Rashes, bites and other skin ailments
The skin is the largest organ in the human body, and some people go to great lengths to protect it. Flawless skin is envied. And yet, it's constantly susceptible to all kinds of diseases, infections and irritations – from the sun, bugs, plants, illnesses or just the wear and tear of old age.
So what are some of those common skin ailments? And what should you do about them? Click through to Bing to find out.
--By Michael Ko for MSN Healthy Living
People who touch poison ivy could develop a painful, itchy skin rash, characterized by bumps, blisters, lines or streaks. The rash is caused by an allergic reaction to an oily resin called urushiol, which is found in every part of the plant, including the leaves, stems and roots. Urushiol can stick to almost anything, including gardening tools, clothes, sports equipment or pets, which means you can get the rash from indirect contact, reportedly even years later.
Small, spiderlike animals that live in the fur and feathers of birds and animals, ticks can bite, causing flu-like symptoms, allergic reactions and rashes or sores. Ticks carry Lyme disease, a bacterial infection that can cause a rash that may look like a target or a bulls-eye. Tick bites can also cause Rocky Mountain spotted fever, which features a rash made up of tiny, flat purple or red spots that start on the palms of the hands and soles of the feet, then spreads.
When the mosquito's mouth pierces the skin – only the female mosquito bites – it injects its saliva as it siphons blood. The saliva triggers the characteristic itching, redness and bumpiness on human skin. Sometimes, children can get "skeeter syndrome," a severe reaction with blisters, bruises and hives. Infected mosquitos can also transmit diseases to people and livestock, like the West Nile virus, yellow fever, malaria and some types of brain infections. Some authorities argue that mosquitos are the most dangerous animals on the planet.
While almost all spiders are venomous – that's how they hunt – only a few have fangs and venom powerful enough to hurt humans. Two in the U.S. include the black widow and the brown recluse. Black widow bites first cause slight swelling and red marks, then pain, stiffness and possibly a fever, nausea and abdominal pain. The brown recluse's bite produces mild stinging, followed by a blister that sloughs off to leave a deep, enlarging ulcer. Experts say most presumed spider bites are bites from other bugs.
Bedbugs are flat, parasitic insects that feed on the blood of people and animals while they sleep. Reddish-brown in color and wingless, they range from 1-7 millimeters across, the largest being roughly the size of Lincoln's head on a penny. Although traditionally seen as a problem in developing countries, bedbugs are spreading rapidly throughout the U.S., Canada and Europe, and have made news after being discovered in five-star hotels. Bedbug bites are similar to flea and mosquito bites but sometimes appear in a straight-line pattern (see them).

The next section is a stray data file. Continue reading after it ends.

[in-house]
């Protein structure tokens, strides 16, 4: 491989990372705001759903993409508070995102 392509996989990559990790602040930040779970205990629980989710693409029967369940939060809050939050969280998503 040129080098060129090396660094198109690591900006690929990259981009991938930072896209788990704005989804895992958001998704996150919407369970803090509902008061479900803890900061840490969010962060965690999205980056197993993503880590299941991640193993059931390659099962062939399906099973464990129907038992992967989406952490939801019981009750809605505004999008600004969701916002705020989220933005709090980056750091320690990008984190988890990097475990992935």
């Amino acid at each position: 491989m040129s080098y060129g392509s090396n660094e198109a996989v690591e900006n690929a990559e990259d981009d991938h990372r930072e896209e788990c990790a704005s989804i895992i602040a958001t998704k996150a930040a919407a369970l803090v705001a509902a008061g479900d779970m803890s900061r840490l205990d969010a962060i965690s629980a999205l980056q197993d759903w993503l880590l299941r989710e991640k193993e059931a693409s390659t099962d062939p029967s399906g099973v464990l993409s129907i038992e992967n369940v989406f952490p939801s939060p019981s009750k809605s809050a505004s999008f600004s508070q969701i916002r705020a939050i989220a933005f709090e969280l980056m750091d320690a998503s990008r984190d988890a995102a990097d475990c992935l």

Eczema comes from a Greek word meaning to "boil over," an apt description for the red, inflamed patches that occur with this disease, believed to be related to a malfunction in the body's immune system. One of the most severe forms is called atopic dermatitis (AD), which typically affects the insides of elbows, backs of knees and the face. AD often begins in childhood, during infancy, with scaly skin, cracks behind the ears, and rashes on the cheeks, arms and legs. During flare-ups, open "weeping" sores may develop from scratching.
Psoriasis is a skin disorder that occurs when the immune system mistakenly sends out signals that speed up the growth cycle of skin cells. Normally skin cells take about 3-4 weeks to replace themselves. In patients with psoriasis, they may take 2-6 days, resulting in dry, scaly, crusty skin. Plaque psoriasis is the most common, appearing as red, inflamed lesions covered by a silvery white buildup of dead skin cells. Psoriasis is associated with other health conditions like diabetes, heart disease, arthritis and depression.
Acne is a skin condition that appears on your face, neck and upper body. It occurs when your pores become clogged with oil and dead skin cells. The hair follicles are connected to glands, which produce an oil called sebum meant to naturally lubricate your hair and skin. But excess amounts can be problematic and harbor bacteria and infection, leading to whiteheads, blackheads, pimples or cysts. Hormonal changes in adolescence, especially, can over-stimulate the oil-producing glands.
Sometimes called fever blisters, cold sores are groups of small blisters that erupt around the lips, gums or roof of the mouth. The skin is often red and swollen, and the blisters may break open, leak clear fluid and then scab over after a few days. Cold sores are contagious and caused by the herpes simplex virus, which can also cause genital herpes. Although many people use the terms interchangeably, cold sores are different than canker sores, which are bacterial infections that cause ulcers in the mouth.